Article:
United States. Hurricane Katrina, 2005
Country: United States
Type of disaster: Hurricane
Disaster: A hurricane causes the dikes to give way, and 80 percent of the city of New Orleans floods as a result
Estimated number of victims: 1,836 deaths. More than 81 billion dollars worth of damage
Hurricane Katrina hits New Orleans directly. Much of this city in the south of the United States lies below sea level. Pumping stations usually keep the city dry, but the dikes cannot withstand the violence of the hurricane. Water collects in the low-lying areas, flooding as much as 80 percent of the city and disrupting electricity supplies and other services. A hundred thousand people have already been evacuated by then. But the poorest sections of the population are trapped, and over 1,800 people lose their lives. That is comparable with the number of Dutch victims during the North Sea Flood of 1953 (See ‘Netherlands: the disaster indelibly stamped in our memory’). In the Gulf of Mexico, 20 drilling rigs and oil platforms come loose and vanish into the sea.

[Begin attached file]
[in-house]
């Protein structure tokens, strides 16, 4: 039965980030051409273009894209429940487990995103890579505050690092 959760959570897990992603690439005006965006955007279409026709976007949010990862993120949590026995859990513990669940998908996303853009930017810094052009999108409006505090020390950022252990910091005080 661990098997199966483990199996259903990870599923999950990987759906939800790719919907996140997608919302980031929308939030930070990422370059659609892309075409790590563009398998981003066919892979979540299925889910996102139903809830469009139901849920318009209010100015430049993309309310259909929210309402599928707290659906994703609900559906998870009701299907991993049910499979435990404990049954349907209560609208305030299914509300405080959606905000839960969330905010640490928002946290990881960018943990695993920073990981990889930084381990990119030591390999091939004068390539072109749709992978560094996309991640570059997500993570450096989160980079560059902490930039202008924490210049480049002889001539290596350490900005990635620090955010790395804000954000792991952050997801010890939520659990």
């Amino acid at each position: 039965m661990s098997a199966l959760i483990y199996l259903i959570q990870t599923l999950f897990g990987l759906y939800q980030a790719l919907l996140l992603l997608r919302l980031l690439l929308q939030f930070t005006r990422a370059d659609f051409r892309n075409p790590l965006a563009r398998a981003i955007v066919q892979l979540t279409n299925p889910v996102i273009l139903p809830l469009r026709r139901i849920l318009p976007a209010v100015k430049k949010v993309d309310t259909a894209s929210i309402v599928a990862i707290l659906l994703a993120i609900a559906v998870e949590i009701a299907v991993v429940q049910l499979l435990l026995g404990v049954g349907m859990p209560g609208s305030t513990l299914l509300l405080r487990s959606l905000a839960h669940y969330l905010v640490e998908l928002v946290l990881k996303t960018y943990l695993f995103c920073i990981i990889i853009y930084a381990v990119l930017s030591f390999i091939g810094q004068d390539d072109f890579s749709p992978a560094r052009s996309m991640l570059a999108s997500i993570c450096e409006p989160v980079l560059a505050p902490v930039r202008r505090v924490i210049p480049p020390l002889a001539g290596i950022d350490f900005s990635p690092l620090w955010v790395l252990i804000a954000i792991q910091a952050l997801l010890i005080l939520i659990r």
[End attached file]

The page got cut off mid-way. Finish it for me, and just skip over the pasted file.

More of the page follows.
The disaster in New Orleans triggers severe criticism of the American government. It saves money on dike reinforcements and, instead, uses the money to fund the war in Iraq (See ‘Iraq: the invasion under false pretences’), even though countless reports warn that the dikes are too weak. In addition, the material needed to help counter the flooding is in Iraq. The American army does send a proper war regiment of 40,000 troops to the area when shops are plundered. Many countries offer help, among them the traditional enemies of the United States, such as Cuba, Iran and North Korea. The Netherlands, an expert in hydraulic engineering, provides expertise to improve the dikes in Louisiana.